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Speaker's Footnotes

Relevant notes and citations provided to TED by Natasha Hurley-Walker.

  • 00:50

    "... too vast to be explored by spaceship."

    According to the best measurements of the Cosmic Microwave Background so far (Planck Collaboration 2016), the Universe is 13.8 billion years old, is expanding, and that expansion is accelerating. As we have known for centuries, light travels at a finite speed, and this speed cannot be exceeded. Even if we could construct a near-light-speed spaceship, we could never explore the visible Universe before it expanded beyond our reach. Even our own galaxy, the Milky Way, would take 100,000 years to cross, in such a ship.

  • 01:15

    "... hundreds of billions of stars."

    Current estimates are that the Milky Way has around 100 to 400 billion stars (see here for a nice primer on why we don't really know exactly). The Gaia mission has mapped over a billion of these, and even measured their motions, allowing them to predict how they will move in the future.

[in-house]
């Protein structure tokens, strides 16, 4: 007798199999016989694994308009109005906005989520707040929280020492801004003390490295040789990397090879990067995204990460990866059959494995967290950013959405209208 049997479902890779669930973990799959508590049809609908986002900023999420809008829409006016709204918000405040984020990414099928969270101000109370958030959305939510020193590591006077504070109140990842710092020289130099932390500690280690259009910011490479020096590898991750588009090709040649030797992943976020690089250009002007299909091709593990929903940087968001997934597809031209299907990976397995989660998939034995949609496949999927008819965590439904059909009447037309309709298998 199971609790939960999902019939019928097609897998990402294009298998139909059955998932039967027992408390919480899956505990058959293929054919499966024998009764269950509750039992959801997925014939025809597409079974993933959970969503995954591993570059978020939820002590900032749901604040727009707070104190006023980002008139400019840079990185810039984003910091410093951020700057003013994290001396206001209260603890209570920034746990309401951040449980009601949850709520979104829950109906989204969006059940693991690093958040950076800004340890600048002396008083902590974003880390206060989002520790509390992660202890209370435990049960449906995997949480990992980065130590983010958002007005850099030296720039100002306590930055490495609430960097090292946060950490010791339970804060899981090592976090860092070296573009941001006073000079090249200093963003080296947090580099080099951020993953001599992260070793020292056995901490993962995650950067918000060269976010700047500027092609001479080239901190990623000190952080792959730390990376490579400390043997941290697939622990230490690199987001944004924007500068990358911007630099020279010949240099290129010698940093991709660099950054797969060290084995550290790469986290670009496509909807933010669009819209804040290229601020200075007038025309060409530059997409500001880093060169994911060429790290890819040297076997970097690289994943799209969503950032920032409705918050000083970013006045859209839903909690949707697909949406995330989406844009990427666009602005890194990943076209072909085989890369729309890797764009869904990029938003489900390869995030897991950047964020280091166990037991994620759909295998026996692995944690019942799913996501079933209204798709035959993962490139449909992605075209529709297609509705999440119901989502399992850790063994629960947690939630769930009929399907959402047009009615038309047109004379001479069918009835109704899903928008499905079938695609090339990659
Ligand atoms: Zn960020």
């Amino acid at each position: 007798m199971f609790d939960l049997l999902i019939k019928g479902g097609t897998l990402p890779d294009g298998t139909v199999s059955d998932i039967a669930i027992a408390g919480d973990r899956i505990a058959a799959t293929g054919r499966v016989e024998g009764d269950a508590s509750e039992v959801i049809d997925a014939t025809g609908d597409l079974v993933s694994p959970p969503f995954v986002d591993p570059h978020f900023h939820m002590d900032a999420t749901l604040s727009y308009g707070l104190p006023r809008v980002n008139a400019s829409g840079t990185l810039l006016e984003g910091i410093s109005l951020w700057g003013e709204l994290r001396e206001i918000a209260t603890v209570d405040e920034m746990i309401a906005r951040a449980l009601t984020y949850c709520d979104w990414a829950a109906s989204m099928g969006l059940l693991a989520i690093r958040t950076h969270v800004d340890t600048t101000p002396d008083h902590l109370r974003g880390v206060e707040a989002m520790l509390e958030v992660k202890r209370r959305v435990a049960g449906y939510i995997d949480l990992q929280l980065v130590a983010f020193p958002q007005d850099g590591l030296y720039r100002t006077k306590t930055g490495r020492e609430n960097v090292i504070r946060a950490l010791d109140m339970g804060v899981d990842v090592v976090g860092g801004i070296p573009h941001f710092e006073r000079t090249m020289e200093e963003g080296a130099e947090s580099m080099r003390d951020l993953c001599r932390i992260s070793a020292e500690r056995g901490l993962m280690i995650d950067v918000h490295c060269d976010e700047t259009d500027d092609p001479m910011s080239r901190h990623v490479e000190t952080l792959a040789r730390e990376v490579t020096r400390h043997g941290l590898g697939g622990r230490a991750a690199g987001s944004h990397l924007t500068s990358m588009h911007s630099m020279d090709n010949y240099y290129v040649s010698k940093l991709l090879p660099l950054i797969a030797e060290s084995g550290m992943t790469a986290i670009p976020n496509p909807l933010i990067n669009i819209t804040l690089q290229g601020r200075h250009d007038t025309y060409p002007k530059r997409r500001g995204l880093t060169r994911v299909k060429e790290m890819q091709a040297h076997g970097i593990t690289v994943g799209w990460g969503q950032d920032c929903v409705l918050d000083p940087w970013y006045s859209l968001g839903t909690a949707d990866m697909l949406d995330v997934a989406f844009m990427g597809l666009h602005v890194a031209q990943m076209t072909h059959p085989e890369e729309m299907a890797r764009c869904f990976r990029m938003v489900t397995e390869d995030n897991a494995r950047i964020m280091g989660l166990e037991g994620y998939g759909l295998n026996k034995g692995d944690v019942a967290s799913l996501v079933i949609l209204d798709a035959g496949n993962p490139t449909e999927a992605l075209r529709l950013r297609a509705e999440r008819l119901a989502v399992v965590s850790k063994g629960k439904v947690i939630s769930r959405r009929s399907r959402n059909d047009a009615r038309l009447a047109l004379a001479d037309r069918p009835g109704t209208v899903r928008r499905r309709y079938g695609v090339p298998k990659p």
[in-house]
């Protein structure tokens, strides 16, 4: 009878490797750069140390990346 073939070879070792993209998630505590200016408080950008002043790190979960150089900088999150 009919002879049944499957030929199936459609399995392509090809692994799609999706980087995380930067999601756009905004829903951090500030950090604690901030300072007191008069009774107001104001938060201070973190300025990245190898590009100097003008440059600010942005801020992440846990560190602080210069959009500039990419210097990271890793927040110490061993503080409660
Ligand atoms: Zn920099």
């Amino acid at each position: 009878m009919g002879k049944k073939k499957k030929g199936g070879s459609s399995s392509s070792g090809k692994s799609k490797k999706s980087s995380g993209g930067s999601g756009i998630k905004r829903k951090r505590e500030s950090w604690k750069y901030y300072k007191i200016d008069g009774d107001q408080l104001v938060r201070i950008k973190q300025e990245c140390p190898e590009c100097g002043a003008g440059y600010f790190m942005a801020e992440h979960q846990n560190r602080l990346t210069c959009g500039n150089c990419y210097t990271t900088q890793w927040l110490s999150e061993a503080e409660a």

• 06:46

    "Murchison Widefield Array"

    For more information on the telescope, you can see its latest news here or like it on Facebook

  • 07:45

    "... a supercomputer here in Perth."

    Specifically, the Pawsey Supercomputing Centre

  • 08:10

    For a longer version of this composite time-lapse, see here.

  • 10:51

    Bryan Gaensler's Extreme Cosmos provides a fun and engaging tour of some of these extremely energetic objects (and many more).

  • 14:02

    "... the universe went from neutral to ionized."

    The First Galaxies - Theoretical Predictions and Observational Clues (Springer, 2012) has a considerable amount of information on these first luminous objects. You can read the chapter introducing the way astronomers hope to detect it here

  • 14:45

    For more information on the Square Kilometer Array, check out this website or follow progress on Facebook.

  • 15:14

    "... the beginning of time itself."

    Sticklers for detail (myself included) will note that of course, time has already begun when the first stars switched on. We think this occurred anywhere between 100 and 750 million years after the Big Bang -- the uncertainty is why we're trying to find this signal, because it's the last great unknown in the history of our universe. I used this phrasing because without those stars, the universe would just be a big expanding cloud of hydrogen and helium, and by now it would be quite cold and completely dead. So while it's not truly "the beginning of time," it's the beginning of history: of life, of you, me and everything else.